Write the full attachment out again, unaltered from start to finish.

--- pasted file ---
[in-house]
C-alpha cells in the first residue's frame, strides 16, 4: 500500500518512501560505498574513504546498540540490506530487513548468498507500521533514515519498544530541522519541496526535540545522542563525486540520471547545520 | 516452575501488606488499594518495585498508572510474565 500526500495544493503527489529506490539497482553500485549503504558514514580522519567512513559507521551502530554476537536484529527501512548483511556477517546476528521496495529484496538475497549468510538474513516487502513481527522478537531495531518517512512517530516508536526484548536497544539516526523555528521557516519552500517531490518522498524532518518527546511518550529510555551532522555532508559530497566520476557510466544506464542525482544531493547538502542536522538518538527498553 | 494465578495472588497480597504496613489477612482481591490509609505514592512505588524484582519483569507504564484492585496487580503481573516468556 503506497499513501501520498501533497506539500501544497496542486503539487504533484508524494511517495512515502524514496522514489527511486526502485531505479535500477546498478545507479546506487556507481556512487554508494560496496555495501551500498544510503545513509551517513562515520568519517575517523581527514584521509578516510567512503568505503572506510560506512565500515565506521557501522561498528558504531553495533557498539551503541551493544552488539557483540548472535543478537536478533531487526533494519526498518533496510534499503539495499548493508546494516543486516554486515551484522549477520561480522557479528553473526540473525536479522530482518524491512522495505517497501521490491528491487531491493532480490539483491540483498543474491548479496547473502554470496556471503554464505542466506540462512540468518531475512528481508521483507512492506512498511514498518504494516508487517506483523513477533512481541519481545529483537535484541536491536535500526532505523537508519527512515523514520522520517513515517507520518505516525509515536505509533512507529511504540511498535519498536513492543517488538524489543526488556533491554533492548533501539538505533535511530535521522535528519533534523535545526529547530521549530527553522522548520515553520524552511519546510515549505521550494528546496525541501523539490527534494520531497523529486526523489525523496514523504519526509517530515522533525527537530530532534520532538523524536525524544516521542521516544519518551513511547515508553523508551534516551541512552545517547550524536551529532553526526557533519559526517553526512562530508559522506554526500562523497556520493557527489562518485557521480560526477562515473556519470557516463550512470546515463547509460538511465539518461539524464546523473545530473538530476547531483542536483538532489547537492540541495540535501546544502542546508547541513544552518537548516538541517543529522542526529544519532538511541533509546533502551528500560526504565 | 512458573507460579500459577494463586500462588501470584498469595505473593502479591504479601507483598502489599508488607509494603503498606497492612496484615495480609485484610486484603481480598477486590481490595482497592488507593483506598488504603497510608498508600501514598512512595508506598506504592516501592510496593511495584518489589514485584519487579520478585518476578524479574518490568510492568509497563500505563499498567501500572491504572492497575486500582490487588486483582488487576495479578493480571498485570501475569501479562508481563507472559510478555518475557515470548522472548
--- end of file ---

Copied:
[in-house]
C-alpha cells in the first residue's frame, strides 16, 4: 500500500518512501560505498574513504546498540540490506530487513548468498507500521533514515519498544530541522519541496526535540545522542563525486540520471547545520 | 516452575501488606488499594518495585498508572510474565 500526500495544493503527489529506490539497482553500485549503504558514514580522519567512513559507521551502530554476537536484529527501512548483511556477517546476528521496495529484496538475497549468510538474513516487502513481527522478537531495531518517512512517530516508536526484548536497544539516526523555528521557516519552500517531490518522498524532518518527546511518550529510555551532522555532508559530497566520476557510466544506464542525482544531493547538502542536522538518538527498553 | 494465578495472588497480597504496613489477612482481591490509609505514592512505588524484582519483569507504564484492585496487580503481573516468556 503506497499513501501520498501533497506539500501544497496542486503539487504533484508524494511517495512515502524514496522514489527511486526502485531505479535500477546498478545507479546506487556507481556512487554508494560496496555495501551500498544510503545513509551517513562515520568519517575517523581527514584521509578516510567512503568505503572506510560506512565500515565506521557501522561498528558504531553495533557498539551503541551493544552488539557483540548472535543478537536478533531487526533494519526498518533496510534499503539495499548493508546494516543486516554486515551484522549477520561480522557479528553473526540473525536479522530482518524491512522495505517497501521490491528491487531491493532480490539483491540483498543474491548479496547473502554470496556471503554464505542466506540462512540468518531475512528481508521483507512492506512498511514498518504494516508487517506483523513477533512481541519481545529483537535484541536491536535500526532505523537508519527512515523514520522520517513515517507520518505516525509515536505509533512507529511504540511498535519498536513492543517488538524489543526488556533491554533492548533501539538505533535511530535521522535528519533534523535545526529547530521549530527553522522548520515553520524552511519546510515549505521550494528546496525541501523539490527534494520531497523529486526523489525523496514523504519526509517530515522533525527537530530532534520532538523524536525524544516521542521516544519518551513511547515508553523508551534516551541512552545517547550524536551529532553526526557533519559526517553526512562530508559522506554526500562523497556520493557527489562518485557521480560526477562515473556519470557516463550512470546515463547509460538511465539518461539524464546523473545530473538530476547531483542536483538532489547537492540541495540535501546544502542546508547541513544552518537548516538541517543529522542526529544519532538511541533509546533502551528500560526504565 | 512458573507460579500459577494463586500462588501470584498469595505473593502479591504479601507483598502489599508488607509494603503498606497492612496484615495480609485484610486484603481480598477486590481490595482497592488507593483506598488504603497510608498508600501514598512512595508506598506504592516501592510496593511495584518489589514485584519487579520478585518476578524479574518490568510492568509497563500505563499498567501500572491504572492497575486500582490487588486483582488487576495479578493480571498485570501475569501479562508481563507472559510478555518475557515470548522472548